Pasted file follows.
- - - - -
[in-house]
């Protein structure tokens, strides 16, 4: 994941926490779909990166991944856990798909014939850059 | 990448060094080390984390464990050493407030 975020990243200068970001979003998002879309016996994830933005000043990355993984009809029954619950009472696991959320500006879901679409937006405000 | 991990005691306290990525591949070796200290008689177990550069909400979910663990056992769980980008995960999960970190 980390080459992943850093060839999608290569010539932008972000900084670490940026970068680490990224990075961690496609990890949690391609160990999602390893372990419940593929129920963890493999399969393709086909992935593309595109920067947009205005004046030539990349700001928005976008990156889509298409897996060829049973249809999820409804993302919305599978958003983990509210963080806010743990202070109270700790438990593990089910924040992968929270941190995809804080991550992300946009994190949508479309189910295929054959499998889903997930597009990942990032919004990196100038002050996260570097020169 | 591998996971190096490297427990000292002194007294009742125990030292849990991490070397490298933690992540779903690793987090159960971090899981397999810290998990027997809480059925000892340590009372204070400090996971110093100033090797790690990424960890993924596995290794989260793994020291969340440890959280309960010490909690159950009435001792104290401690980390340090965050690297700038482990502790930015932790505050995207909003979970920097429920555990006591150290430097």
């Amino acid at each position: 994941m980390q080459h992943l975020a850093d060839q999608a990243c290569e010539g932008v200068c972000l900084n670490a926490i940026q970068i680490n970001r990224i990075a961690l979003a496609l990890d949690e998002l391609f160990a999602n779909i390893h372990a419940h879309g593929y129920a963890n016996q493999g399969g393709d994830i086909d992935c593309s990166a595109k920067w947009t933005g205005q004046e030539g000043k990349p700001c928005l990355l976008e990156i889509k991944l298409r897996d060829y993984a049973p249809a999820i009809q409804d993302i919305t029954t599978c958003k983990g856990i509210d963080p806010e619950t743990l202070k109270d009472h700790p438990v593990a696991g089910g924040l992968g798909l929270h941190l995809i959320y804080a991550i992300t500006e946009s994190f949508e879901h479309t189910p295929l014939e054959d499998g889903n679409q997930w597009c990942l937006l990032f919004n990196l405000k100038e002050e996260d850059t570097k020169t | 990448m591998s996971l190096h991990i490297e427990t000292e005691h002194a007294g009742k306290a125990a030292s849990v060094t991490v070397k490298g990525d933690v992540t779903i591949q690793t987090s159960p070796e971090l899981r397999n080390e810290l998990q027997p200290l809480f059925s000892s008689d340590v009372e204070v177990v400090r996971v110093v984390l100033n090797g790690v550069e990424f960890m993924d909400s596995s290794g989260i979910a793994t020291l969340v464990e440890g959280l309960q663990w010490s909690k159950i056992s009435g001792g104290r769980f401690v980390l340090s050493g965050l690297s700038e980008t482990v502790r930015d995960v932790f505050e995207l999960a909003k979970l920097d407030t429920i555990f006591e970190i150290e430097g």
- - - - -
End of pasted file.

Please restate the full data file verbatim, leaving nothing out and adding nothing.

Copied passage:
[in-house]
């Protein structure tokens, strides 16, 4: 994941926490779909990166991944856990798909014939850059 | 990448060094080390984390464990050493407030 975020990243200068970001979003998002879309016996994830933005000043990355993984009809029954619950009472696991959320500006879901679409937006405000 | 991990005691306290990525591949070796200290008689177990550069909400979910663990056992769980980008995960999960970190 980390080459992943850093060839999608290569010539932008972000900084670490940026970068680490990224990075961690496609990890949690391609160990999602390893372990419940593929129920963890493999399969393709086909992935593309595109920067947009205005004046030539990349700001928005976008990156889509298409897996060829049973249809999820409804993302919305599978958003983990509210963080806010743990202070109270700790438990593990089910924040992968929270941190995809804080991550992300946009994190949508479309189910295929054959499998889903997930597009990942990032919004990196100038002050996260570097020169 | 591998996971190096490297427990000292002194007294009742125990030292849990991490070397490298933690992540779903690793987090159960971090899981397999810290998990027997809480059925000892340590009372204070400090996971110093100033090797790690990424960890993924596995290794989260793994020291969340440890959280309960010490909690159950009435001792104290401690980390340090965050690297700038482990502790930015932790505050995207909003979970920097429920555990006591150290430097």
């Amino acid at each position: 994941m980390q080459h992943l975020a850093d060839q999608a990243c290569e010539g932008v200068c972000l900084n670490a926490i940026q970068i680490n970001r990224i990075a961690l979003a496609l990890d949690e998002l391609f160990a999602n779909i390893h372990a419940h879309g593929y129920a963890n016996q493999g399969g393709d994830i086909d992935c593309s990166a595109k920067w947009t933005g205005q004046e030539g000043k990349p700001c928005l990355l976008e990156i889509k991944l298409r897996d060829y993984a049973p249809a999820i009809q409804d993302i919305t029954t599978c958003k983990g856990i509210d963080p806010e619950t743990l202070k109270d009472h700790p438990v593990a696991g089910g924040l992968g798909l929270h941190l995809i959320y804080a991550i992300t500006e946009s994190f949508e879901h479309t189910p295929l014939e054959d499998g889903n679409q997930w597009c990942l937006l990032f919004n990196l405000k100038e002050e996260d850059t570097k020169t | 990448m591998s996971l190096h991990i490297e427990t000292e005691h002194a007294g009742k306290a125990a030292s849990v060094t991490v070397k490298g990525d933690v992540t779903i591949q690793t987090s159960p070796e971090l899981r397999n080390e810290l998990q027997p200290l809480f059925s000892s008689d340590v009372e204070v177990v400090r996971v110093v984390l100033n090797g790690v550069e990424f960890m993924d909400s596995s290794g989260i979910a793994t020291l969340v464990e440890g959280l309960q663990w010490s909690k159950i056992s009435g001792g104290r769980f401690v980390l340090s050493g965050l690297s700038e980008t482990v502790r930015d995960v932790f505050e995207l999960a909003k979970l920097d407030t429920i555990f006591e970190i150290e430097g």